class isn't always as important as the class for which a property is

defined for an object" (I think). In this case, we are saying that the
maxBulk property of container (default = 10) is masked by that of
Actor (default = 20).

I think what I am trying to say is that it would be nice to be able to
see at a glance, in one lcoation, "if I declare an objct of class X,
it will have properties Q,R & S".


And, to <digress>, I really dislike the idea that all actors are
automatically containers and would have preferred basicActor which was
not an carrierActor drived from it which was.

But, that's just becuase I strongly dislike TADS ability to put
anything into anything else by just setting its location property. In
my opinion is should only be allowed to put things into objects of
classes derived from 'container' </digression>.

Quintin Stone

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Dec 20, 2002, 8:47:57 AM12/20/02
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On 20 Dec 2002, Plugh! wrote:

> And, to <digress>, I really dislike the idea that all actors are
> automatically containers and would have preferred basicActor which was
> not an carrierActor drived from it which was.
>
> But, that's just becuase I strongly dislike TADS ability to put anything
> into anything else by just setting its location property. In my opinion
> is should only be allowed to put things into objects of classes derived
> from 'container' </digression>.

Coming from a MUSH background, this has always seemed perfectly natural to
me, as anything in a MUSH can act as a container if you @teleport things
into it. It's then just a question of whether or not others can see it.

/====================================================================\
|| Quintin Stone O- > "You speak of necessary evil? One ||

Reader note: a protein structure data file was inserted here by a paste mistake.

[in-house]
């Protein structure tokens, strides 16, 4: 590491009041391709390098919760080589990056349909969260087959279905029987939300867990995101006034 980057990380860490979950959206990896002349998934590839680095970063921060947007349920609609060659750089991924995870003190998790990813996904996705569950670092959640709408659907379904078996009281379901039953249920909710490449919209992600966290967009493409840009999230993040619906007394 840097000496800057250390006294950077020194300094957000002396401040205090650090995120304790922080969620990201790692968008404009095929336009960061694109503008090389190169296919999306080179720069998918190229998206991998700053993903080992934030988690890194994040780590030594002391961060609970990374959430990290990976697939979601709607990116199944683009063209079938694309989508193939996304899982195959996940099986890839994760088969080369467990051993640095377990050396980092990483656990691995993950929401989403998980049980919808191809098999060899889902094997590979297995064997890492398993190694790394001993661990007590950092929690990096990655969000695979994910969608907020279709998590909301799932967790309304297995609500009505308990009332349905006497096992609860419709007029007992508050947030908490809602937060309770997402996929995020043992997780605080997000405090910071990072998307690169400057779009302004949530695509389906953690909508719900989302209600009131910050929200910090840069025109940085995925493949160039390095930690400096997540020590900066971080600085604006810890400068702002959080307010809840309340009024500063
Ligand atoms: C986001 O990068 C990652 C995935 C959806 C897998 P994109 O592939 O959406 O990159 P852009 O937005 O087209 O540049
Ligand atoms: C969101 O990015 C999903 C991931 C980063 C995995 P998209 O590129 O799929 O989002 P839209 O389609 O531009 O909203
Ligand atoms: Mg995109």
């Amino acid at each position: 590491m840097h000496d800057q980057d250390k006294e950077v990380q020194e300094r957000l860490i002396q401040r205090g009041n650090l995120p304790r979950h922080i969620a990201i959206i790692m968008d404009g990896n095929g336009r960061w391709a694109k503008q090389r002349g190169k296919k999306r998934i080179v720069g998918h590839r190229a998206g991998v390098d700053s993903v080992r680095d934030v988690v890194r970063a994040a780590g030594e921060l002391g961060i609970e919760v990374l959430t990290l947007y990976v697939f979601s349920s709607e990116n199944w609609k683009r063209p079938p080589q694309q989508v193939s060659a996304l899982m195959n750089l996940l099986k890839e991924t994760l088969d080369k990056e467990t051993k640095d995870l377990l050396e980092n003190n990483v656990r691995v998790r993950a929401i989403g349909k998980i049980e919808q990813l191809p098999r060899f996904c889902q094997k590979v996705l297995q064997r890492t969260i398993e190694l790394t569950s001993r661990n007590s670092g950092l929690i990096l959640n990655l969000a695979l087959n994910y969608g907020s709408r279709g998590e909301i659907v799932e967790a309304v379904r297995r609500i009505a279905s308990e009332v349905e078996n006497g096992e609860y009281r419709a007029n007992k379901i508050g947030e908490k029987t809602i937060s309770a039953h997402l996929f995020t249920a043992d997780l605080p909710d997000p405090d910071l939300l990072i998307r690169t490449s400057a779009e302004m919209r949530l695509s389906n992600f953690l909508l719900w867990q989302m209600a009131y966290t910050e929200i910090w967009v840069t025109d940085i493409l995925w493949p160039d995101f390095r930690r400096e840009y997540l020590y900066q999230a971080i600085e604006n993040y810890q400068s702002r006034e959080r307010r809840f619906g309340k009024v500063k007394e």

|| Weapons Master & Coder < of those necessities is that if ||
|| Rebel Programmers Society > innocents must suffer, the guilty must ||
|| st...@rps.net < suffer more." -- Mackenzie Calhoun ||
|| http://www.rps.net/ > "Once Burned" by Peter David ||
\====================================================================/

Shadow Wolf

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Dec 20, 2002, 1:11:03 PM12/20/02
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pl...@plugh.info (Plugh!) wrote in
news:68bd0e8.02122...@posting.google.com:

It's _extremely_ useful for objects with sub-parts -- for instance, if you
have a "sword" with "hilt" "crossguard" "pommel" and "blade". How else are
you going to describe the relationship, especially since the parts need to
move every time the sword does. Container simply means the player can
change what's inside something (with put in/remove from, or possibly ask
for/give to in the case of actors).

Note that Inform does the same thing -- any object can "contain" (in the
logical sense) any other object.

Kevin Forchione

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Dec 21, 2002, 12:21:06 AM12/21/02
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"Plugh!" <pl...@plugh.info> wrote in message
news:68bd0e8.02122...@posting.google.com...

> I think what I am trying to say is that it would be nice to be able to
> see at a glance, in one lcoation, "if I declare an objct of class X,
> it will have properties Q,R & S".

Ah, that helps. Currently the proteus metacommand <<@show def obj>> will
only display the properties directly defined by the object definition.
<<@show def Actor>>, for instance, only displays the properties directly
defined by the class Actor, and not those inherited by any other class,
although using the hyperlinks you can drill down into the other classes.

Meta-command <<@show state obj>> on the other hand displays all of the state
attributes of the object, and displays which classes define those
properties. The same is true of <<@show act obj>>, which displays the action
properties of the object, and the classes that define those properties.

So I could see 2 possible further @show commands.

One that displays the defined properties for the object, directly and
inherited. In the case of properties such as maxBulk this would only display